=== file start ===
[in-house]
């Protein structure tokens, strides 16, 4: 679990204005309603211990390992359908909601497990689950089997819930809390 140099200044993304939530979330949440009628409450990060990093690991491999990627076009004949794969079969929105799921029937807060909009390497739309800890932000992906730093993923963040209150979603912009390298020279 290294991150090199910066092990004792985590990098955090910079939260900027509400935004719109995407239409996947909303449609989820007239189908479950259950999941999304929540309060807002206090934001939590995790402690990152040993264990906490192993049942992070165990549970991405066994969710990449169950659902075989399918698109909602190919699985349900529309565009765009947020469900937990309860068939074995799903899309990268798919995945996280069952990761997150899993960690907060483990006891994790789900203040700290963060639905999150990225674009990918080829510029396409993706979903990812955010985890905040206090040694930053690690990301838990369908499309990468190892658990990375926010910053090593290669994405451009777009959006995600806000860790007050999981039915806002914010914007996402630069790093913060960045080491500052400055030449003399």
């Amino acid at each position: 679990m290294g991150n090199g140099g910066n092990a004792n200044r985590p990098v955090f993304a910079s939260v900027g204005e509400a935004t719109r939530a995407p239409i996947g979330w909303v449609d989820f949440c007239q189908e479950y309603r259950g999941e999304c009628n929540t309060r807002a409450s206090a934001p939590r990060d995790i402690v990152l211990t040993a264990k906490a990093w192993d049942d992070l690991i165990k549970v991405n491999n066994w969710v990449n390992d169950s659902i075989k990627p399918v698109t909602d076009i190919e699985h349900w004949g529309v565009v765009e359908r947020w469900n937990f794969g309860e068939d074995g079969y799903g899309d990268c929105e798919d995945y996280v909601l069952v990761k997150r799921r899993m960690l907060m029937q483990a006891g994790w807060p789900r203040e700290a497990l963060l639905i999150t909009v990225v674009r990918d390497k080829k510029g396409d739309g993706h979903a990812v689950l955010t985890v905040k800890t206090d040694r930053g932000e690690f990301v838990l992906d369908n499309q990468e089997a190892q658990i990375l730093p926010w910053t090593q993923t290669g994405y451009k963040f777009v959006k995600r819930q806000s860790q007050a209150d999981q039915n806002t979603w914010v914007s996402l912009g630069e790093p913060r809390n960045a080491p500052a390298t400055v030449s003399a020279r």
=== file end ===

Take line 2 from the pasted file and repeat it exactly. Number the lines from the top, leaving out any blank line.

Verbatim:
């Protein structure tokens, strides 16, 4: 679990204005309603211990390992359908909601497990689950089997819930809390 140099200044993304939530979330949440009628409450990060990093690991491999990627076009004949794969079969929105799921029937807060909009390497739309800890932000992906730093993923963040209150979603912009390298020279 290294991150090199910066092990004792985590990098955090910079939260900027509400935004719109995407239409996947909303449609989820007239189908479950259950999941999304929540309060807002206090934001939590995790402690990152040993264990906490192993049942992070165990549970991405066994969710990449169950659902075989399918698109909602190919699985349900529309565009765009947020469900937990309860068939074995799903899309990268798919995945996280069952990761997150899993960690907060483990006891994790789900203040700290963060639905999150990225674009990918080829510029396409993706979903990812955010985890905040206090040694930053690690990301838990369908499309990468190892658990990375926010910053090593290669994405451009777009959006995600806000860790007050999981039915806002914010914007996402630069790093913060960045080491500052400055030449003399």